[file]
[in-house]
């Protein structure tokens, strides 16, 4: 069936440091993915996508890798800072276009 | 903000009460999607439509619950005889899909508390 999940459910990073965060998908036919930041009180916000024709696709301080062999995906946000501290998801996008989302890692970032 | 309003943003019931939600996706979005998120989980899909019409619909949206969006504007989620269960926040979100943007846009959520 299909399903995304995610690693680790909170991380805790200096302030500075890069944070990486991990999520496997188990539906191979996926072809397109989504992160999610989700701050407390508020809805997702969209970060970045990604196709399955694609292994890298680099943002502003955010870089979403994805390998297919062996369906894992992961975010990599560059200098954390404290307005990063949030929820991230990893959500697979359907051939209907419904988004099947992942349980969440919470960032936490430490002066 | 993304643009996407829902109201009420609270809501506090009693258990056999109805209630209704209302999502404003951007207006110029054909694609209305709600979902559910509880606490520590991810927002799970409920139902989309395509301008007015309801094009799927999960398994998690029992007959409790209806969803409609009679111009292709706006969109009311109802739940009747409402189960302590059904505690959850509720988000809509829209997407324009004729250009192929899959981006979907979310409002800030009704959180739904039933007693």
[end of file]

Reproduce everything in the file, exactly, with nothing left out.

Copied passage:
[in-house]
């Protein structure tokens, strides 16, 4: 069936440091993915996508890798800072276009 | 903000009460999607439509619950005889899909508390 999940459910990073965060998908036919930041009180916000024709696709301080062999995906946000501290998801996008989302890692970032 | 309003943003019931939600996706979005998120989980899909019409619909949206969006504007989620269960926040979100943007846009959520 299909399903995304995610690693680790909170991380805790200096302030500075890069944070990486991990999520496997188990539906191979996926072809397109989504992160999610989700701050407390508020809805997702969209970060970045990604196709399955694609292994890298680099943002502003955010870089979403994805390998297919062996369906894992992961975010990599560059200098954390404290307005990063949030929820991230990893959500697979359907051939209907419904988004099947992942349980969440919470960032936490430490002066 | 993304643009996407829902109201009420609270809501506090009693258990056999109805209630209704209302999502404003951007207006110029054909694609209305709600979902559910509880606490520590991810927002799970409920139902989309395509301008007015309801094009799927999960398994998690029992007959409790209806969803409609009679111009292709706006969109009311109802739940009747409402189960302590059904505690959850509720988000809509829209997407324009004729250009192929899959981006979907979310409002800030009704959180739904039933007693």